ANNAPOLIS — The Board of Public Works approved nearly $410 million in changes to the state budget in an attempt fill budget shortfalls for this year and next.
The changes, including a 2 percent across-the-board budget cut and a reduction in a promised increase to salaries for caregivers for the developmentally disabled, were unanimously approved at what was Gov. Martin J. O’Malley’s final time chairing the three-member panel that includes Comptroller Peter V.R. Franchot and state Treasurer Nancy K. Kopp.
“Right now, this is a time when we have to make some critical and difficult and tough choices but this too is part of fiscal responsibility and this is what it takes to make progress,” O’Malley said.
Included in the approved moves are:
• $206 million in budget reductions including $113 million that is part of a 2 percent across-the-board cut to all state agencies including higher education.
• $108 million in fund balance transfers.
• $53 million in contingent reductions that will require legislative action during the 2015 General Assembly session.
• $1.4 million in planned reversions.
• $37.5 million in savings from eliminating vacant positions and through an as yet to be announced voluntary early retirement program that will be offered to state employees.
T.Eloise Foster, O’Malley’s budget secretary, said the state is hoping that the combination of eliminating vacancies and voluntary retirements will trim 1,000 jobs from the state budget.
“When we did this before we had almost 600 people participate,” Foster said.
The moves were a parting effort by O’Malley to erase a current year budget deficit that has ballooned to $400 million and to set the table for incoming Republican Gov.-elect Larry Hogan to tackle a mounting projected deficit in the fiscal 2016 budget that exceeds $600 million.
O’Malley blamed the need for additional cuts on the lingering effects of a government shutdown and continued threats of additional federal budget actions.
“That’s what we’re contending with here,” O’Malley said. “We’ve had to bear the brunt and take it on the chin more than any other region because of the misbehavior in Congress.”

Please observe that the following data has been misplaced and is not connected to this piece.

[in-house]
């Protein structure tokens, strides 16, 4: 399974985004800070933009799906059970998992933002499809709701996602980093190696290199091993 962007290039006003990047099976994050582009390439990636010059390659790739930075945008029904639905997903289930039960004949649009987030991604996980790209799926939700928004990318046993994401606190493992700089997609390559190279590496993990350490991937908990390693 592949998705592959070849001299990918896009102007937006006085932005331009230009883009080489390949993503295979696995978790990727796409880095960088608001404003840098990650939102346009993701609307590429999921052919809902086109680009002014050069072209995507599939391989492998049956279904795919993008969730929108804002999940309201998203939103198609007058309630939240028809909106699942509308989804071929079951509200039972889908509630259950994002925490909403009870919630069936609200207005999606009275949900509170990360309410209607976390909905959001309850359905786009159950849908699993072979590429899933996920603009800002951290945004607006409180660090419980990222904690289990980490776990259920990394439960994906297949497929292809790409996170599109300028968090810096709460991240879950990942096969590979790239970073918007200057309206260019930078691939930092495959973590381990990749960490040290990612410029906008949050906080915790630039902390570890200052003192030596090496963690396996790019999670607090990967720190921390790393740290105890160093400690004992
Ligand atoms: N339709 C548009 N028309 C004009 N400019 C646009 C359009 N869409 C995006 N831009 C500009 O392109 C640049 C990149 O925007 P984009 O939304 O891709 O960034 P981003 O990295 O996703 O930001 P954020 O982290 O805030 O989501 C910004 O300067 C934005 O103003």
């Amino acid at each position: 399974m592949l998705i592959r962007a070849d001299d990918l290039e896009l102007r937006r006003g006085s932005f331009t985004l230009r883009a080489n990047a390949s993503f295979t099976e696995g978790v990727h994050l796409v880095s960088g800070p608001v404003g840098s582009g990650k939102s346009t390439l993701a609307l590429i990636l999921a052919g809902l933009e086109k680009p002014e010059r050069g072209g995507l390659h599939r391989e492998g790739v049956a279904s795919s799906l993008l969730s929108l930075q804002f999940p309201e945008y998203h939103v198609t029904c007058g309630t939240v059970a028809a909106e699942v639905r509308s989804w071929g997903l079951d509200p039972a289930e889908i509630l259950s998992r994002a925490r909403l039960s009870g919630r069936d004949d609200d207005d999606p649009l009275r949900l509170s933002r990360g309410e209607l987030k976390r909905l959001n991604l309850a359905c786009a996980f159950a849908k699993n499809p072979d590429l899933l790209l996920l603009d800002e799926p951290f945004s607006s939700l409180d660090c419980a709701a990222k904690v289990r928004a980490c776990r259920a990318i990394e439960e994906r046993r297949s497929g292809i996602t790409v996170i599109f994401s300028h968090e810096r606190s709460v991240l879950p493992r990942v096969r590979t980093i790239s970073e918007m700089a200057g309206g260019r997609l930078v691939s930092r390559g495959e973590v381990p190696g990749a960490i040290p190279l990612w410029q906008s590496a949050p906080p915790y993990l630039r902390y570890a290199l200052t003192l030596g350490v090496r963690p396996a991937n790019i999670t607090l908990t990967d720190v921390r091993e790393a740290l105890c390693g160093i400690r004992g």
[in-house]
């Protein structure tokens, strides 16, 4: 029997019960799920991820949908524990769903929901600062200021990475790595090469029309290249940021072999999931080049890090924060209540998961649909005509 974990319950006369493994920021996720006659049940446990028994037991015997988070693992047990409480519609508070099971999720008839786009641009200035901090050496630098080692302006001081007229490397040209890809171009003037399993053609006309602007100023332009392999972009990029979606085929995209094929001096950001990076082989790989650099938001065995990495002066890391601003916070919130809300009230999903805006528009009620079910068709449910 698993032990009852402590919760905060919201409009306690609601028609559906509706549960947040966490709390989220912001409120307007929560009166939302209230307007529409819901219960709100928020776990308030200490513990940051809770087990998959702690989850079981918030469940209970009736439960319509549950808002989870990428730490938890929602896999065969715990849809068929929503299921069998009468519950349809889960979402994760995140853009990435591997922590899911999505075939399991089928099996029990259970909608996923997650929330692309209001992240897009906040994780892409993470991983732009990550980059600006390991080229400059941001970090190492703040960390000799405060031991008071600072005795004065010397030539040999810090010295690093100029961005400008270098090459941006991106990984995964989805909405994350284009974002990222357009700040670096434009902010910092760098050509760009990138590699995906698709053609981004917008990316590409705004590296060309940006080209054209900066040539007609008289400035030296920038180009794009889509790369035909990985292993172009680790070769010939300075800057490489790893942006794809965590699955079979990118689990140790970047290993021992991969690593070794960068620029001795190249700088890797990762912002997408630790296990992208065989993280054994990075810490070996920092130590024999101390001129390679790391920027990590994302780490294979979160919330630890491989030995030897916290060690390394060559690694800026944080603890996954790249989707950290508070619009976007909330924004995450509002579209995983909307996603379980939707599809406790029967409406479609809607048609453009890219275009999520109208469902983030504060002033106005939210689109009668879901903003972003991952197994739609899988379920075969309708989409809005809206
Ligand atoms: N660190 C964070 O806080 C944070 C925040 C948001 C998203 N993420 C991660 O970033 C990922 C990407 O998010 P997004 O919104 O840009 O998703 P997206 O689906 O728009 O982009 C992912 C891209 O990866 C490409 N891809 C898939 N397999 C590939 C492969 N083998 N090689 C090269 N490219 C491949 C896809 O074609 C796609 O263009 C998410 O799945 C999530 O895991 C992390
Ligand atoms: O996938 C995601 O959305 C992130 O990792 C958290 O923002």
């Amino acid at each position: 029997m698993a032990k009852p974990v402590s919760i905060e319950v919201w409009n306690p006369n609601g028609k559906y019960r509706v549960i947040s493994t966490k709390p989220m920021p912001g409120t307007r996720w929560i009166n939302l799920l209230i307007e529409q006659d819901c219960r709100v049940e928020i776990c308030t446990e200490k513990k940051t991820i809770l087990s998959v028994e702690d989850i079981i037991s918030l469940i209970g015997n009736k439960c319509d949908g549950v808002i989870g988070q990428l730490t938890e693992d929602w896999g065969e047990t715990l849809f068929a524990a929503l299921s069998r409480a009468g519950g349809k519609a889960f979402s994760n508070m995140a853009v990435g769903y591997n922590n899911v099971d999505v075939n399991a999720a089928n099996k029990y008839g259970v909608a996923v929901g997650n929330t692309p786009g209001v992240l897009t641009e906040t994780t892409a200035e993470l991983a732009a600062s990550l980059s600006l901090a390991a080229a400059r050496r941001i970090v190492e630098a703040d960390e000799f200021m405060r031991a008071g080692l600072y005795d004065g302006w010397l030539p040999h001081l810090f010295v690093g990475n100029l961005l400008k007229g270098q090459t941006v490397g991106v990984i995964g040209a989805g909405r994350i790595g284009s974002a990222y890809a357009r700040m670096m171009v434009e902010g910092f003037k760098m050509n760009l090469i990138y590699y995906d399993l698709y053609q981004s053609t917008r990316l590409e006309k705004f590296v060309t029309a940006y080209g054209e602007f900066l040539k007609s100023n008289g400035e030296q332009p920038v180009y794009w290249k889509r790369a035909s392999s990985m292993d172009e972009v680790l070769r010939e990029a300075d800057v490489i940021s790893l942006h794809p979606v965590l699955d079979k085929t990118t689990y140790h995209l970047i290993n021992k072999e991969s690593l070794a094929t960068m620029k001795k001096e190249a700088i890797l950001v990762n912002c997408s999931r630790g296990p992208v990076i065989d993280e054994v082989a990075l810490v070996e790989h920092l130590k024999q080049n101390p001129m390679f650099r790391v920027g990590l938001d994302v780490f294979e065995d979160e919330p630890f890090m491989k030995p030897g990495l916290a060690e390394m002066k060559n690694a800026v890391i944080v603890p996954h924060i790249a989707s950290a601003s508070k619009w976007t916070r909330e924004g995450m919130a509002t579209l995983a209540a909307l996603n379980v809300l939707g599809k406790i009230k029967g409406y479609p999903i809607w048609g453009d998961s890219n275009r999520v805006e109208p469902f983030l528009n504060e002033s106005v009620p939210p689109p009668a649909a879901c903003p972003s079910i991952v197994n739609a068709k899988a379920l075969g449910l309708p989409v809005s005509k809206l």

Environmental programs will also feel the pinch.
Included in the reductions approved Wednesday were $11.8 million from state and local Program Open Space, $2 million transferred from the Waterway Improvement Fund and nearly $1.4 million from the Chesapeake Bay Restoration Fund.
Nearly $161 million of the budget moves approved Wednesday will require legislative approval in the coming session.
Included in the cuts is a reduction of an increase in state payments promised to caregivers of the developmentally disabled. The 4 percent increase expected this year was approved as part of the bargaining that led to passage of a phased-in increase in the minimum wage.
Foster said the increase will be reduced to 2 percent retroactive to January 1.
Supporters of the increase said the move was disappointing.
“I thought, at the end of the day, they had an understanding of the position these DDA providers were in,” said Sen. Thomas M. “Mac” Middleton, D-Charles County and chairman of the Senate Finance Committee.
Middleton was the lead sponsor of the bill that increased the payments which were meant to help salaries for caregivers keep pace with the increases in the minimum wage. Those service providers told legislators last year that the lack of increases over the years have made it tougher to hire and retain qualified people who can often get jobs that pay better.
“Our providers will absolutely struggle to hire highly skilled workers who are needed to help people with disabilities live and work,” said Laura Howell, executive director of the Maryland Association of Community Services. “Families will be severely impacted. Nonprofit community agencies that provide these services will be forced to make very difficult choices. These cuts today are in the opposite direction of where Maryland should be heading. Our state should not be balancing its budget on the backs of Maryland’s citizens with developmental disabilities.”
The cut of roughly $4.5 million will mean that the state will also lose $4 million in related federal money.
“It doesn’t do us a whole lot of good to walk away and leave federal money on the table,” Middleton said.
Middleton said legislators will review the cuts that are sent to the General Assembly but worried that the state’s fiscal condition will make it difficult to restore the cut this year.